Cook-Along Recipe for Pad Thai From Marcus Samuelsson

by Anne Maxfield on March 4, 2011

Accidental Locavore Pad ThaiThis week’s Accidental Locavore Cook-Along recipe continues the Marcus Samuelsson theme, and is taken from his cookbook New American Table that we were given at the Red Rooster Harlem event. Of course I picked the recipe least likely to be considered American…Pad Thai. My excuse? I’ve always wanted to try my hand at Thai food, and this recipe was a convenient excuse. This is a great dish to make when you feel like wielding a knife in the kitchen, and the bonus? It’s a super easy and quick recipe once you’ve gotten everything prepped. The chopping and prep work took about a half an hour at a leisurely pace. The downside? Lots of pans to clean, so you make the Pad Thai and con someone else into the clean-up. Serves 4-6 according to the book, seems like 4 good sized portions to me.

Pad Thai adapted from New American Table

  • One 8 ounce package rice noodles (lacking an 8 ounce package, use half a 16 ounce pack)
  • 1 cup unsalted, roasted, skinless peanuts, roughly chopped
  • 2 large eggs
  • 2 tablespoons vegetable oil
  • 2″ piece of ginger, peeled and minced
  • 2 garlic cloves, minced
  • 2 birds eye chiles, seeds and ribs removed (unless you like it really hot), chopped (these are the skinny red or green Thai chiles)
  • 2 boneless skinless chicken breasts (substitute pork or shrimp if you prefer)
  • 1 tablespoon dried shrimp paste (the Thai grocery on Bayard St in Chinatown had all the ingredients)
  • 1 tablespoon fish sauce
  • 1 tablespoon tamarind paste (the man in the grocery said they don’t import this anymore, and sold me tamarind liquid, which worked fine, I used a bit more than 1 TBSP)
  • 3 tablespoons soy sauce
  • 1 tablespoon sugar
  • 1 cup firm tofu cut into 1/2″ cubes and patted dry with paper towels
  • 2 scallions, chopped
  • 2 tablespoons cilantro, chopped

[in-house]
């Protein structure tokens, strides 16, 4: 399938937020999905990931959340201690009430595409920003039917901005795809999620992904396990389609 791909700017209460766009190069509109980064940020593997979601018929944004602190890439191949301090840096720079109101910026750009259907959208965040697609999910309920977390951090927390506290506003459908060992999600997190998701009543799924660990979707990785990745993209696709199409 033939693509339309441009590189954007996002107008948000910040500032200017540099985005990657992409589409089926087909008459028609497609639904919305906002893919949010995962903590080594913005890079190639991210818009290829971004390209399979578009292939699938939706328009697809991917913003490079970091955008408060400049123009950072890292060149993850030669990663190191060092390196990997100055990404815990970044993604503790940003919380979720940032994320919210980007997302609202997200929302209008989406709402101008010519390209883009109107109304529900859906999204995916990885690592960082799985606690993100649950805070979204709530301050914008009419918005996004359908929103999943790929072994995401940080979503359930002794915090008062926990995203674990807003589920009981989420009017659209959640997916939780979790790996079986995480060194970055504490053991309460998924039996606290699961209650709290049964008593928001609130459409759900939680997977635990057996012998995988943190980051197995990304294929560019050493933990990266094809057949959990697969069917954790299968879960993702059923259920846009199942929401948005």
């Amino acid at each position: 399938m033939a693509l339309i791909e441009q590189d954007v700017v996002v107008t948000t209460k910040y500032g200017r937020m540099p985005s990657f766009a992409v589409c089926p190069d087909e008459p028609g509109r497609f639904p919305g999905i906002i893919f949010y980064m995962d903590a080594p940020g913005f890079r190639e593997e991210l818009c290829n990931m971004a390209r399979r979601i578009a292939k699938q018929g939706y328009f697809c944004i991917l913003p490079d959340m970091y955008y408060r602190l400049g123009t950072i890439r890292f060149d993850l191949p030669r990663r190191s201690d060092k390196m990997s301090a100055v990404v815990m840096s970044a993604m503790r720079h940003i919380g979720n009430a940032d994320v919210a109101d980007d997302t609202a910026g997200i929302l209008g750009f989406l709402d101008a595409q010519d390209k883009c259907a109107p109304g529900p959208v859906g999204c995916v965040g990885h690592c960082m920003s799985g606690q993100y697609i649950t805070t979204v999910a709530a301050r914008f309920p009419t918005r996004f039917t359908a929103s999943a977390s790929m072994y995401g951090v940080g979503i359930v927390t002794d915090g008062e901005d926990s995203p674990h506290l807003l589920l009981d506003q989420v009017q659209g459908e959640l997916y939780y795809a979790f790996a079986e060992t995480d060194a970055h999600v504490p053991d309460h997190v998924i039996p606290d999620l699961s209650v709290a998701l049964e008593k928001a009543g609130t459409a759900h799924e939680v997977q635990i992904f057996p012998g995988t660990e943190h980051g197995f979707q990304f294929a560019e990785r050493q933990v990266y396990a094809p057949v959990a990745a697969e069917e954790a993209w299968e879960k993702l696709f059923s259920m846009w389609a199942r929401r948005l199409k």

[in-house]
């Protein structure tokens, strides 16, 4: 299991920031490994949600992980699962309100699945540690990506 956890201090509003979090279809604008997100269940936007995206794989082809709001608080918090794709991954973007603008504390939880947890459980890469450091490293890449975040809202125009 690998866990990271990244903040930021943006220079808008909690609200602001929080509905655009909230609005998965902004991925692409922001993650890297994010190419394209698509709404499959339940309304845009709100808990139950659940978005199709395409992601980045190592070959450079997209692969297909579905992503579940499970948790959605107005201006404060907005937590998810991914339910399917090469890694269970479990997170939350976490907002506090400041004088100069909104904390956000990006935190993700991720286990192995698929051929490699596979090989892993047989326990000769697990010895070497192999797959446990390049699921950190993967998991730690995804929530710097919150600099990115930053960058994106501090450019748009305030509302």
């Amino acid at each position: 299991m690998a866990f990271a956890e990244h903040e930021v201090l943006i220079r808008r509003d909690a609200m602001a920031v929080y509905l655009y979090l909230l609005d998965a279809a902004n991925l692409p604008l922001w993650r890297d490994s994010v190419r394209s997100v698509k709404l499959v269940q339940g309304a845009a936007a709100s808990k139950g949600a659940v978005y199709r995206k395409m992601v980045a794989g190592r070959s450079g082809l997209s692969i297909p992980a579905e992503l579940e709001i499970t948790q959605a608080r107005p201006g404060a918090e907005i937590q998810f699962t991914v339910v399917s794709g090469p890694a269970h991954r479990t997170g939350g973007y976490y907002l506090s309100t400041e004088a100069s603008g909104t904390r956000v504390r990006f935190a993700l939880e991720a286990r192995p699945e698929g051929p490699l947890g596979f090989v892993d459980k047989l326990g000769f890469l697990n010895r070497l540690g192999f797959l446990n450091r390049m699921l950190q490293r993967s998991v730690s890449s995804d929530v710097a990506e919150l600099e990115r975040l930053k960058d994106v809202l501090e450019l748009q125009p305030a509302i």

• 1/2 head iceberg lettuce, shredded
  • 2 tablespoons Chile Vinegar (see below)
  • 1 lime cut into wedges

In a medium pot soak the rice noodles in 4 cups of hot water until softened, about 10 minutes. Strain and set aside.

Heat a large saute pan over high heat. Add the peanuts and toast until golden and fragrant, about 3 minutes. Remove from heat and set aside.

Whisk the eggs together. Heat a nonstick saute pan over medium heat (not having a small nonstick saute pan, I sprayed mine with Pam, next time will probably just use a little oil, or a bigger nonstick pan). Add the eggs and cook until done about 3 minutes (you’re making scrambled eggs here). Remove from heat and set aside.

Heat the vegetable oil in a large saute pan over high heat. Add the ginger, garlic, and chiles and saute until fragrant 3 to 4 minutes. Add the chicken and peanuts and saute until the chicken is cooked through, about 6 minutes. Remove the pan from the heat and add the rice noodles, eggs, shrimp paste, fish sauce, tamarind paste, soy sauce, sugar, tofu, scallions and cilantro. Toss gently to combine. Drizzle the chile vinegar. Serve over the lettuce and with the lime wedges. Enjoy.

Chile Vinegar

  • 2 Thai chiles, seeded and ribs removed, thinly sliced
  • 1/2 cup rice wine vinegar (I used seasoned as that was all I had and it was fine)
  • 2 tablespoons sugar

Combine all ingredients in a small saucepan and bring to a boil. Reduce the heat to a simmer and cook for 2 minutes.

My rating: 3 stars. Mostly because the rice noodles were too stiff. They probably needed boiling water, and more than a 10 minute soak. This was spicier pad Thai than you usually get from a Thai restaurant which was fine by me. I would definitely make it again, but might substitute boneless, skinless chicken thighs. Getting the ingredients was a bit of a challenge, but I love this little grocery in Chinatown, and once you get all the stuff, you have it (the chiles can be frozen). Added bonus, there’s a Chinese bakery on Mott Street of Bayard that has amazing pork dumplings to take home.

Frank’s rating: 3 1/2 stars. Same issue with the noodles, and he thought there were too many peanuts, which is easy enough to fix.

What do you think?

FacebookTwitterLinkedInPrintGoogle+PinterestShare

{ 2 comments… read them below or add one }

Anne Maxfield March 4, 2011 at 10:53 am

From what I understand, it’s mostly messy and sticky. I pulled this off the Internet: Soak it in the same volume of hot water, microwave gently if needed or simmer, then press it through a colander or seive. You have to get rid of the seeds.
Easier way, let me know and I’ll leave a small jar of the liquid with my doorman.

Rebekah March 4, 2011 at 10:36 am

Look forward to trying this. That said, I was in Whole Foods at Columbus Circle yesterday and saw fresh tamarind on sale. Is it possible to make your own tamarind paste without too much difficulty?

Leave a Comment

{ 1 trackback }

Previous post:

Next post: